Kunwar’s ability to evoke positive changes did not go unrecognized. For 14 years he was Pradhan over 7 villages, and then Zilat Panchyat member for 50 villages of Jaunpur Block. Even though it has been six years since he held this post (now allocated to a female representative), he is still greeted by villagers throughout the area, as ‘Pradhan Ji’ (respectful address), and is shown the greatest respect and hospitality.
Lori Chauhan (nee McFadyen) is a Canadian and had been coming to India for ten years before settling there permanently. She first arrived in 1998 as part of a field school. During that six week stay, she developed a concern for the many children she saw working in informal industries or who were living on the streets. A year later she returned with some friends to learn more about the plight of underprivileged children. She and her friends established a NGO in Canada called, ‘Children Go to School’ whose mission was to ensure education for all children. Over the course of the year she and her cohorts raised enough funds to start a school in a slum area of Gurgoan, outside of New Delhi. While in India, Lori continued to educate herself about children and poverty, and visited many industries employing children, such as the brick kilns, carpet and silk weaving industries, bangle factories, etc. Every summer for four years she traveled back to India to learn more about the plight of children, and to oversee the progress of the school initiative, which by the end of four years offered education to 50 children and employed two teachers. When she began her masters’ degree she decided it was necessary to gain a better understanding of why so many children opted to live on the streets, rather than remain with their parents. Hence, for six months she volunteered with the Salaam Baalak Trust Organization for Street Children in Delhi and every day interacted with the street children living at the New Delhi Railway station, and at Hanuman Mandir. Her MA thesis was later published in 2005, entitled ‘Voices From the Street: An Ethnography of India’s Street Children’. It was from this body of research that Lori’s interest in the lives of village children grew. She questioned, ‘why and how so many children from the villages could have the courage or the need to abandon their families and leave home, especially when some were as young as six years of age when they fled.’ It seemed to her that an investigation into the lives and family relationships within the village context was warranted. In 2006 she returned to India to begin her language training at the Landour Language School in Mussoorie for her PhD, and to search for an appropriate village to conduct her study. It did not take long. After visiting many of the Jaunpur villages in the region with a local Medical NGO, she quickly decided that given the poverty and harsh living conditions of the villages in Jaunpur, this was the most appropriate area to carry out the study. In the fall of 2007 she moved to the village of Kolti, a one and a half hours’ walk down the mountain from Mussoorie.
While in Kolti, the needs of the people became immediately apparent to Lori. With no road, the villagers were depending on subsistence farming, supplemented by the money earned from selling milk to Mussoorie – milk that was carried up the mountain by mule or on the backs of village men. People were struggling to make ends meet, and basic nutrition and hygiene were sadly lacking. Health care was non existent. During her time in Kolti, Lori began providing medical assistance and nutritious meals to a lady suffering from Tuberculosis. She also set up a play center for the children in her own home, where she was able to provide education on proper hygiene and offer nutritious snacks. Her house became an informal health clinic as villagers regularly came asking for simple medicines for cuts, burns, and fevers. She regularly convinced the sick to go to the hospital for help, and accompanied many of them on the journey to give them moral, and often financial support. Over time, she learned that many of the older girls in the village had been pulled out of school after the second or third class to help their mothers with household work. With money donated by a friend, she purchased 4 sewing machines and began offering sewing classes to these young women in the evening so they would have some way of earning money for themselves after marriage. At the same time, she noticed that despite the onset of cold weather the children were still running about with no shoes and did not have any warm clothing to wear. After writing a letter to her family asking that in lieu of Christmas gifts, they send money for shoes and sweaters for the village children, her family and friends sprung into action and raised over $2,000.00. There were enough funds to purchase shoes and jackets for every child in three villages, as well as shoes for the ladies of Kolti.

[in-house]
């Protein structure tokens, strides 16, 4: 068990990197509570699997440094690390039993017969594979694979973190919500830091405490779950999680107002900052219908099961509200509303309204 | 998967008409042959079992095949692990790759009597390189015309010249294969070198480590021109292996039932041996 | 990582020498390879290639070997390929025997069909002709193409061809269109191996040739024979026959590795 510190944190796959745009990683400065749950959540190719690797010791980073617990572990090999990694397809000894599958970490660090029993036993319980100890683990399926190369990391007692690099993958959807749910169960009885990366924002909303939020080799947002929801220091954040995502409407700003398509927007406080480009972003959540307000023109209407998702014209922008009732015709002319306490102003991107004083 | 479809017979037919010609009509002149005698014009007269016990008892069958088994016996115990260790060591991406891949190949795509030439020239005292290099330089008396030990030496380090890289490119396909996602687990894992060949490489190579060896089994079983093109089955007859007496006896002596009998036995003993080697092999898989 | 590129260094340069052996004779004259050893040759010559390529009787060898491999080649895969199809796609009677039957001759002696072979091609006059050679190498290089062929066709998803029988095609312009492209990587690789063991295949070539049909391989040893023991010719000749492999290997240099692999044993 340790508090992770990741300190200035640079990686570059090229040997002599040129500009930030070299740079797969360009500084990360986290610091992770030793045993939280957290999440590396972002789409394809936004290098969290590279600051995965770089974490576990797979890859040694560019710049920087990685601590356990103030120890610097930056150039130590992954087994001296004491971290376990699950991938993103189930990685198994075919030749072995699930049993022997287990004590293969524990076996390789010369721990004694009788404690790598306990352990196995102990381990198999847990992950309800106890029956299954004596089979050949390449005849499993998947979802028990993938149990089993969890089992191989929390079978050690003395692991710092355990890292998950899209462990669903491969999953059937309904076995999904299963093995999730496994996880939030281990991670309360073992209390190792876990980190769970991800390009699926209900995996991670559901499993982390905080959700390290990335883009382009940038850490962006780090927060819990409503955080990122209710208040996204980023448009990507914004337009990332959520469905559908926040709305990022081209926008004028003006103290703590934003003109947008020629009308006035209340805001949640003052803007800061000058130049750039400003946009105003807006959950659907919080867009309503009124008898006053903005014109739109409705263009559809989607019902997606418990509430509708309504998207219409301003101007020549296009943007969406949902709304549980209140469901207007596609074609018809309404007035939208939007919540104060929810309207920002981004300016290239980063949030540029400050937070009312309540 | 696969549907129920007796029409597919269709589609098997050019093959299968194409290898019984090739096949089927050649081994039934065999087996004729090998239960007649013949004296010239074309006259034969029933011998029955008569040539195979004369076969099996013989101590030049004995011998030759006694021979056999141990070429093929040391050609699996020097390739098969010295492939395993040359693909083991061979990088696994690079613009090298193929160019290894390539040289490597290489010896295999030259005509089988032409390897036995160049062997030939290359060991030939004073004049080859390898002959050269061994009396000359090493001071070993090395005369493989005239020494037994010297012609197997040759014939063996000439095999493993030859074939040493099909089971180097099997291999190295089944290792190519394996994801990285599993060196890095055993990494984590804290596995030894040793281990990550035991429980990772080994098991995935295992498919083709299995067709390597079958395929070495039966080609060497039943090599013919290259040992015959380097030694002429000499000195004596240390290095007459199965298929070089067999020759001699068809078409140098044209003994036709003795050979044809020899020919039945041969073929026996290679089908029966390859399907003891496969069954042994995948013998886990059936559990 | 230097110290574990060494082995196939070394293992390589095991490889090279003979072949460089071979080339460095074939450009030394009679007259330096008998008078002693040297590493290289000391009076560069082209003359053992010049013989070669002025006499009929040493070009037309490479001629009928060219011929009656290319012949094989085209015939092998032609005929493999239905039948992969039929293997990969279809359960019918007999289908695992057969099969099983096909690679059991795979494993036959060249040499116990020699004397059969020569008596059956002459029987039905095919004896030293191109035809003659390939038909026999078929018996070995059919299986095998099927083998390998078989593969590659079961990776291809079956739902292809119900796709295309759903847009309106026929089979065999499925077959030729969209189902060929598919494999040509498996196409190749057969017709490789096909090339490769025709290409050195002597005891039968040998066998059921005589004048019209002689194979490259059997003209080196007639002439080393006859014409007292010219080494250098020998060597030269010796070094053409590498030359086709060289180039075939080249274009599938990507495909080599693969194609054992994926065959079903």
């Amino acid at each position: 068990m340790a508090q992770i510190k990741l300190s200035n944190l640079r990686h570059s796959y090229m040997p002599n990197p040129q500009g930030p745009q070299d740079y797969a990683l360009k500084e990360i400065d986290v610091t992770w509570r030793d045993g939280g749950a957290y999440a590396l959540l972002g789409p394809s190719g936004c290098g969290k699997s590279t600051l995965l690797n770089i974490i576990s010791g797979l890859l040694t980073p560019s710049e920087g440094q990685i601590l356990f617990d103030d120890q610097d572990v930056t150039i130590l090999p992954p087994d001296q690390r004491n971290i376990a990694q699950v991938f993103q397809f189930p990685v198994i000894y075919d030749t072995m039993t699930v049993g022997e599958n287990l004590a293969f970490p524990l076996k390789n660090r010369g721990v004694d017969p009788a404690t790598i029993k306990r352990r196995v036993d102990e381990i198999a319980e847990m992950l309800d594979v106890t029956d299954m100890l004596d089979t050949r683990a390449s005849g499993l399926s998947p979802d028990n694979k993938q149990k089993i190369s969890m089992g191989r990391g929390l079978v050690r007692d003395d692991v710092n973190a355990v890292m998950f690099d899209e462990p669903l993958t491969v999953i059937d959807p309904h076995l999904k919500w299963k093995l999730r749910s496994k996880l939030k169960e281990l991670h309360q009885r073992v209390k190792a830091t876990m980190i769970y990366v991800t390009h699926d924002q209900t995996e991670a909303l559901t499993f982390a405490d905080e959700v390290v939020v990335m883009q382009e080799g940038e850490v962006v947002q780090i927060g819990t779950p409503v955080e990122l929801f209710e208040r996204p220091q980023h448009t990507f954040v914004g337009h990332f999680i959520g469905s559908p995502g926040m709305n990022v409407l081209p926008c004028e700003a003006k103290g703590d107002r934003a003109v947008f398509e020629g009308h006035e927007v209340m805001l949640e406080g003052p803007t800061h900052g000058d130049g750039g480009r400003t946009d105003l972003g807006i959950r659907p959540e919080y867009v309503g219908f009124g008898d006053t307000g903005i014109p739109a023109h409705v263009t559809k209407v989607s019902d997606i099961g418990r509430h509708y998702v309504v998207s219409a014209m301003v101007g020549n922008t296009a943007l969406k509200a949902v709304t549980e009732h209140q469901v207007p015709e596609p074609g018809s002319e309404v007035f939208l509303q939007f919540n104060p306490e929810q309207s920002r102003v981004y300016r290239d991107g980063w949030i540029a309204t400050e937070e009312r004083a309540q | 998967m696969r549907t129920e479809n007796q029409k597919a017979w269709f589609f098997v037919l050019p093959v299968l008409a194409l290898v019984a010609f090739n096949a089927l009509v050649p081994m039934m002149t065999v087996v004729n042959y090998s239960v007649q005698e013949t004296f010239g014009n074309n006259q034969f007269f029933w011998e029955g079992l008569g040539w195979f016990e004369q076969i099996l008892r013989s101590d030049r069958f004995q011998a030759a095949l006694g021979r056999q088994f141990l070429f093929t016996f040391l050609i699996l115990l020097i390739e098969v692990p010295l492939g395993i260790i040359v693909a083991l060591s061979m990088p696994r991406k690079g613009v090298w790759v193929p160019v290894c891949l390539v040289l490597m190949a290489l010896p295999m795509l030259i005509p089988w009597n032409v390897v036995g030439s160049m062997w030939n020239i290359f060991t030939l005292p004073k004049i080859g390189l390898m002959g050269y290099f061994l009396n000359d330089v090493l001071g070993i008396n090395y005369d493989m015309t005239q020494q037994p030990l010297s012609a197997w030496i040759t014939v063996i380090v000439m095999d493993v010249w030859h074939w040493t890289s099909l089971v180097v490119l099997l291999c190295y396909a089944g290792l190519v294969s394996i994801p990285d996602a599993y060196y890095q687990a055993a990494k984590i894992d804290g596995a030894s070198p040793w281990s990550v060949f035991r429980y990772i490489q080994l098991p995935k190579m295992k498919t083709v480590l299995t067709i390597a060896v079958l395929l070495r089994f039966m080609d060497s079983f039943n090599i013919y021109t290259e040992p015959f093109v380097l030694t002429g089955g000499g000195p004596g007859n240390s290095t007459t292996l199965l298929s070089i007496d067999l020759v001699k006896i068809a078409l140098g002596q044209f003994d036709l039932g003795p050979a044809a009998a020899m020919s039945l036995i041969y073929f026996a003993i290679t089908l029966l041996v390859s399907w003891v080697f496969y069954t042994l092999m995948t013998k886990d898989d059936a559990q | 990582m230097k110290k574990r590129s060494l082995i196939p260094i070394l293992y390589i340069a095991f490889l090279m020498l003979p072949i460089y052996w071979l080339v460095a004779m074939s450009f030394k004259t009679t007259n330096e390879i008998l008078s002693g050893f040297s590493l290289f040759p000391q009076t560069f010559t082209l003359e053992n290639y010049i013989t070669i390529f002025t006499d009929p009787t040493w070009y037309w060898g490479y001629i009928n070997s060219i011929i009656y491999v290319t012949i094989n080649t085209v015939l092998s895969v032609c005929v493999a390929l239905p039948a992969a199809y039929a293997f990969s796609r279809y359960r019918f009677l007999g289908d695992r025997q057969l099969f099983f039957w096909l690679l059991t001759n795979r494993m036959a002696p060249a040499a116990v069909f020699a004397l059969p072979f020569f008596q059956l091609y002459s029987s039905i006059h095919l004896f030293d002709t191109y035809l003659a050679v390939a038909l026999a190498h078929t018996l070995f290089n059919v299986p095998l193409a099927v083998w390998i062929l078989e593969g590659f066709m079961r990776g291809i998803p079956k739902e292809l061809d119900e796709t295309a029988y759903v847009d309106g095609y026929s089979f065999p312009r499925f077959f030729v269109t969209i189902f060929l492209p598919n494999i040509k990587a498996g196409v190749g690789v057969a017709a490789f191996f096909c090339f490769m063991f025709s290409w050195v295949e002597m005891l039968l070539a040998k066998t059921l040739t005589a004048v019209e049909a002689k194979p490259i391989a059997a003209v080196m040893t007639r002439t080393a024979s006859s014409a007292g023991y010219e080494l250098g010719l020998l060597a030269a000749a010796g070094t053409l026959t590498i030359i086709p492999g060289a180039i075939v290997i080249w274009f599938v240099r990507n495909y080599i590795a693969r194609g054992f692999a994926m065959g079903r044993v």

It was about this time that we met. Kunwar came to Kolti to help deliver the shoes and jackets. From this time we began discussing our common goals and interests and found that we both shared a common passion for the villagers, and a similar commitment to bringing about positive changes. We were married in June of 2008, and together we have created a NGO called the Garhwal Organization for Uplifting the Needy, GOUN (meaning ‘village’). Our organization tries to provide opportunities for villagers to improve their lives. To date we have created a doll making project that provides young women with extra income so they can purchase extra school supplies, personal items or even resources for single mothers to support their young children. We are in the process of developing a soap making project as a means to create jobs for local youth in the village. However, our biggest and most ambitious project to date has been the development of the ‘Garhwal English Medium School’, The school began with just 9 students and within one year grew to include 86. Less than three years later the school has grown to include 230 children, aged 3 to 12 years of age and classes from playgroup to class 6. The school curriculum includes; English Literature, English Grammar, English as a Second Language, Hindi, Math, Mental Math, Social Studies, Science, Arts and Crafts and Physical Education.